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Charlotte Amalie
Thursday, May 30, 2024


Dec. 1, 2001 – Attention, theater enthusiasts! The University of the Virgin Islands theater area is doing something quite unusual which deserves your consideration. New UVI faculty member Michael Prenevost is staging his own adaptation of the Sophocles tragedy "Oedipus the King" as simply "Rex." For the Little Theatre production, he has brought the work into the present time and placed it in a generic, large, city state.
The young student cast is in fine form, and the collaborative efforts of veteran faculty members Dennis Parker and Rosary Harper have seen to it that the production is a reflection of the growth being experienced in the level of refinement of the Speech Communication and Theatre Area as a whole.
It is important for modern theatergoers to keep in mind that, to the audience in Sophocles' time, attending Greek tragedy was an entirely different experience from what we look to experience at the theater. First of all, it was presumed that the audience knew the plot from legend and myth. They were not coming to see what would happen nearly so much as they were coming to see "how" the playwright would treat the subject. These tragedies were created as part of religious festivals in honor of Dionysus and were performed as competition pieces. Aristotle held up Sophocles' treatment of the Oedipus legend as the most nearly perfect example of classical tragedy in the Western humanistic tradition.
Keeping this in mind, adapting a classical myth or legend to a modern audience should not be seen in the same light as taking liberties with the language or setting of a Shakespearean play. The fact that Prenevost stays as closely as he does to the Sophocles treatment of the legend could, in fact, be considered a drawback. His introduction of a rapper in place of the Greek chorus and the social ills of our time in place of the pestilence that was depicted by Sophocles are two very successful ways of showing the timelessness of the myth.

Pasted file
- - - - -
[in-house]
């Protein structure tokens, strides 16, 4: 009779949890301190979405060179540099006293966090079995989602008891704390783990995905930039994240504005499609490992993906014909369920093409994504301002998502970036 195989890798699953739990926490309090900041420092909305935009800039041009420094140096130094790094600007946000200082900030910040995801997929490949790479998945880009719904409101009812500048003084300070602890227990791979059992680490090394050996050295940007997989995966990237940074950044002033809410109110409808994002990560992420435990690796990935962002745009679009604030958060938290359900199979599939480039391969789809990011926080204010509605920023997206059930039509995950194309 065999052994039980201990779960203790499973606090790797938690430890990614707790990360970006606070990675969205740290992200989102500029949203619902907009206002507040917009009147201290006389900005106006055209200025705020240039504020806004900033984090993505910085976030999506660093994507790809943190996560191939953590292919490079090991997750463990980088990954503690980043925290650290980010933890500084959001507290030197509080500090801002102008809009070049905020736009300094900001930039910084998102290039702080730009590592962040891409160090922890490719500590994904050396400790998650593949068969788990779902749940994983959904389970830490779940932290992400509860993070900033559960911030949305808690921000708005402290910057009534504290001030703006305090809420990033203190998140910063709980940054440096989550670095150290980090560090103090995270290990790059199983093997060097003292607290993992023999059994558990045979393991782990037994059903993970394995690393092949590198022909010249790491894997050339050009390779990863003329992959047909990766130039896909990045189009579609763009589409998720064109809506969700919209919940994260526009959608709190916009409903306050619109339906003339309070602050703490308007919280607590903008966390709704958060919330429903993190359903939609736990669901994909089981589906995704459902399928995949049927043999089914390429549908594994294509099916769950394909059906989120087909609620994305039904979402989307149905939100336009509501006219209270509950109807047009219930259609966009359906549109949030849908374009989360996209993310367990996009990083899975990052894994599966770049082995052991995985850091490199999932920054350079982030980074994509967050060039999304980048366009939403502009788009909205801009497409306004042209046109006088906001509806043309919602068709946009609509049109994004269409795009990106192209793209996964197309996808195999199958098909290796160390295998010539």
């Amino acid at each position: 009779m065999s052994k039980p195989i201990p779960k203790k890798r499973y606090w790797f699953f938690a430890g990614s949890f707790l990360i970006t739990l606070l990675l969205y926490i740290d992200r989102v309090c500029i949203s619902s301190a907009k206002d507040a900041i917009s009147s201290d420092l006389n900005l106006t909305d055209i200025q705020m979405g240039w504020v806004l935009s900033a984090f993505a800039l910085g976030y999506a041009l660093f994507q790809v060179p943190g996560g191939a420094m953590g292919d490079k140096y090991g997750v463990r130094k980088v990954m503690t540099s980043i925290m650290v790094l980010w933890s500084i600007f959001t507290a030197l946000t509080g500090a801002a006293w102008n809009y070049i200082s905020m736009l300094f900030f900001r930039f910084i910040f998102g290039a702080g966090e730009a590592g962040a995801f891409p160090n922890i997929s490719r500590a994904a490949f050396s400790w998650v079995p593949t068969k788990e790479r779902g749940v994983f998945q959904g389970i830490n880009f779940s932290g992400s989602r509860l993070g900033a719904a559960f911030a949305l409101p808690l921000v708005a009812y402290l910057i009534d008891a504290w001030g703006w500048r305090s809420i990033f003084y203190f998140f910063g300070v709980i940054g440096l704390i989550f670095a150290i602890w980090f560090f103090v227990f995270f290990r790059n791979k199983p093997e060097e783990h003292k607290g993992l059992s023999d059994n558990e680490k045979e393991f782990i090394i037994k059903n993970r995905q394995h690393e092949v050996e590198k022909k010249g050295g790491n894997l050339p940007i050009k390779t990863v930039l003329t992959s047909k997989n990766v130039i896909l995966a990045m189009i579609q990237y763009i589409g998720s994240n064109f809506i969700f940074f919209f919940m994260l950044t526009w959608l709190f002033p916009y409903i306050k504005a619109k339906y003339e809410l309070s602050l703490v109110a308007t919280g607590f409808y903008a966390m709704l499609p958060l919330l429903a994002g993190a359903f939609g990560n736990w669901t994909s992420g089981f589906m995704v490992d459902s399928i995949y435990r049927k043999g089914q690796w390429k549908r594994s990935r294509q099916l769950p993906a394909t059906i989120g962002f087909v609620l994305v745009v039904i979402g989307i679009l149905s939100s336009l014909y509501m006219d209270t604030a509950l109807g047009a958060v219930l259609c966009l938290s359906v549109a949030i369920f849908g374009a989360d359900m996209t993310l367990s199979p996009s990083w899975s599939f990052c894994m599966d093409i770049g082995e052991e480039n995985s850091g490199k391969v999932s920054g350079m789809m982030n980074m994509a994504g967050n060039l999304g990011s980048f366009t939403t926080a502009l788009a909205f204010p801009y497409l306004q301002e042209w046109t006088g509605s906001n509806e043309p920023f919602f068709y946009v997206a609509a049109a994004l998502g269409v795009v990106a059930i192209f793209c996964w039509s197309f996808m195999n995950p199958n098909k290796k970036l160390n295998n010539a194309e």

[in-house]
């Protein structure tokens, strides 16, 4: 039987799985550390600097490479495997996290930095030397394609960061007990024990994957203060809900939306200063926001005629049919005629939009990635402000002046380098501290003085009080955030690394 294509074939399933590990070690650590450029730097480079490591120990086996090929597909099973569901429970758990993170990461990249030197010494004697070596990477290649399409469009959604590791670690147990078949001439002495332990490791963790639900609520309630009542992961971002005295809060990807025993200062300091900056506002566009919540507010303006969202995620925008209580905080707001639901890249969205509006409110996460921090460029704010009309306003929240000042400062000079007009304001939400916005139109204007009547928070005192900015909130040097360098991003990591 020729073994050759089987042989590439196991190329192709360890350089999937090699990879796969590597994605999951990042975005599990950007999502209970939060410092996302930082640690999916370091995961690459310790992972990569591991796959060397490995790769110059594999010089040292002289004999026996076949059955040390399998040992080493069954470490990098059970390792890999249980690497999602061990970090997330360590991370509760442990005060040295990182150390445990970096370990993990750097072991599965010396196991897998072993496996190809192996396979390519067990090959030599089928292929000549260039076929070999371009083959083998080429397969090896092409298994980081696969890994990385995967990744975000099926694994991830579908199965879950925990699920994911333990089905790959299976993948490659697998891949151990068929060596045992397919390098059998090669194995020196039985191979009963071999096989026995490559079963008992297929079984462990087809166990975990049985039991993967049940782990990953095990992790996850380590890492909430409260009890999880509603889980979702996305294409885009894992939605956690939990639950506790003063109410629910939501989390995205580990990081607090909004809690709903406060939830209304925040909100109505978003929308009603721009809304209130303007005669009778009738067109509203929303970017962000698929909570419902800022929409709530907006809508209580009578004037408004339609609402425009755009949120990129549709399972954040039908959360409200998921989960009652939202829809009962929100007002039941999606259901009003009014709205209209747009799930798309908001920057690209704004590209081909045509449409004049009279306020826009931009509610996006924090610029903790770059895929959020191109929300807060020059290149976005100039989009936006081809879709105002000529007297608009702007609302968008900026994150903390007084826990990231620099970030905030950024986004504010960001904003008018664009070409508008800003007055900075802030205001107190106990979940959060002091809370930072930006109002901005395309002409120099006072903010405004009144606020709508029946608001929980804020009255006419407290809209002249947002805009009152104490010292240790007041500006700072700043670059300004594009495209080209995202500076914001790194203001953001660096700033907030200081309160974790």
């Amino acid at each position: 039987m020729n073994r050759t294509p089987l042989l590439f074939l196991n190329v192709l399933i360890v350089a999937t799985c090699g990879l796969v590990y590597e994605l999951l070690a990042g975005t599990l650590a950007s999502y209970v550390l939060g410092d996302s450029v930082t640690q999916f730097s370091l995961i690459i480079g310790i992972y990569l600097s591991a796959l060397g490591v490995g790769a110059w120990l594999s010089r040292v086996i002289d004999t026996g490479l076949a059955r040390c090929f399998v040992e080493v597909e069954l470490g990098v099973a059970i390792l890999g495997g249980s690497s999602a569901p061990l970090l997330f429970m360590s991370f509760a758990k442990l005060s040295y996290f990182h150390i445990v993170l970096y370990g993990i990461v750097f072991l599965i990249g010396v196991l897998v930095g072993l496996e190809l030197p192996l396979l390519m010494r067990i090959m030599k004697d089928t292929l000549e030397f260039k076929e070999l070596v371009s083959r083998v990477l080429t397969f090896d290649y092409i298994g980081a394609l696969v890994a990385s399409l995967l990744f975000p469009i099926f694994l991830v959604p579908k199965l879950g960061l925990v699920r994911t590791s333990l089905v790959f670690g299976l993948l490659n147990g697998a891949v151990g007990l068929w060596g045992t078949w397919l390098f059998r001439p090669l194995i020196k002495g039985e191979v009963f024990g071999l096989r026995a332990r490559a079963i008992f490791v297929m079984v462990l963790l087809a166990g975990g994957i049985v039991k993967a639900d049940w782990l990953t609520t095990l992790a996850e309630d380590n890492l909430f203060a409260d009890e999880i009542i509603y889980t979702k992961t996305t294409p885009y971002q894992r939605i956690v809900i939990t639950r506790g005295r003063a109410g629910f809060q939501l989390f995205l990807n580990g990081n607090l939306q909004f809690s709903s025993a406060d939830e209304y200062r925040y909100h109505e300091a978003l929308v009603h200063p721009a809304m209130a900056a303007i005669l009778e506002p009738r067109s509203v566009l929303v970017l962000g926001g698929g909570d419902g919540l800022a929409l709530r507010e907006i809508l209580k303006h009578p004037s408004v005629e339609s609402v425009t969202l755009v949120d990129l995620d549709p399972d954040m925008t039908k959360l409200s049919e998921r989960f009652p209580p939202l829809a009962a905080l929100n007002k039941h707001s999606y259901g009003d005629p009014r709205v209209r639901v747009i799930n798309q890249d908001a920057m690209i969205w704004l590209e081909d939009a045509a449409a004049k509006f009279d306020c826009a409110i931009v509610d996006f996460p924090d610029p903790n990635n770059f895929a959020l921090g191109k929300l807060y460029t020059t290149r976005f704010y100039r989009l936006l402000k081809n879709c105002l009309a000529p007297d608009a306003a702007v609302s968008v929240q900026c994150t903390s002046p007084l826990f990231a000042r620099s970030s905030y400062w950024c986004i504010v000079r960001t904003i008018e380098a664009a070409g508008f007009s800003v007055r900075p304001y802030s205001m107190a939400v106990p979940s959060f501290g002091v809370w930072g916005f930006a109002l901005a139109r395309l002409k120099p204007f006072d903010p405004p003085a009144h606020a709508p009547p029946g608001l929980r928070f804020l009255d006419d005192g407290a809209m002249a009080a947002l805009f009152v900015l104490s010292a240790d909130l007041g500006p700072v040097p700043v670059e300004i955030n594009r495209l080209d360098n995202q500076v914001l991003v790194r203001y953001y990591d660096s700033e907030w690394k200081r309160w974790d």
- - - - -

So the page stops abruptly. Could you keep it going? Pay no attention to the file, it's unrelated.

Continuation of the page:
Some of his more localized political innuendos did not fly as well to this viewer, who found his mind dragging out old island laundry, looking for a parallel to the staged event. What seemed most at odds to the message of the original was the lack of spiritual tragic flaw on the part of Rex and Jocasta and catharsis on the part of the audience. The hubris and blasphemy are missing. Jocasta is presented as a pious and altogether innocent woman. While Rex is a bit conceited and arrogant, he certainly does not come across in this text as putting himself on the level of the gods. These reservations aside, the play is a noble experiment, and the production laudable.
Tavis De Windt, in the title role, shows serious development of his acting skills since his last appearance at the Little Theater. He meets the wide range of emotional and physical challenges of the production at all times, showing flashes of inspired acting in several scenes. Wanda Evans is convincing and pathetic (in the most positive sense of that term) as Jocasta. She not only manages to convey a very clear portrayal of the loyal, regal and loving wife who wants to make things right; she also is able to bring out the best from the other actors with whom she makes definite connection.
Chip Brookes gives a very respectable portrayal of Creon. He has good stage presence and is able to convey a nobility and devotion to duty that is greater than the Castro-wannabe that his costume suggests. The camouflage fatigues are generic enough, but the cigar is lame and has got to go. To this reviewer, the more specific the identification of a character to a single individual of our sphere of knowledge, the weaker that character becomes as a means of identification of universal characteristics to be found in the heart and soul of the viewer. It is such a universal identification which is at the heart of Greek tragedy — believed by the sages to be capable of producing moral improvement in the audience.
Dwyght Browne is back in the role of the priest. Those who saw him in "JC Superstar" will not have forgotten his ability to fill a stage. This young man has wonderful potential as a character actor. It is a pleasure to watch his progress. Trey Thomas brought an interesting spin to the role of Teiresias. The adaptation takes away much of the rather sanctimonious indignation of Sophocles' portrayal in favor of a tired prophet who simply must tell nothing but the truth and obey his sovereign if he wants to be able to get any rest.
Diego Lima III, as the Fed X messenger, and Charles Homer, who plays the security guard who was with the former king when he was killed, also deserve special mention. They manage to get to the core of their short but crucial and psychologically effusive roles.
Those who care deeply about the arts on the island are encouraged to make it to the Little Theater, support our aspiring actors and welcome Michael Prenevost.
The play continues in the Little Theatre Saturday with a 2 p.m. matinee, and Sunday and Monday at 8 p.m. Tickets are $10 for general admission and $5 for students. They're being sold at Dockside Bookshop, Nisky Pharmacy and the UVI bookstore, as well as at the door.
Editor's note: Roger Lakins teaches English and humanities at Antilles School. He was the recipient of a National Endowment for the Humanities Fellowship in 1994 and has been recognized as a Distinguished Educator by the National Department of Education.

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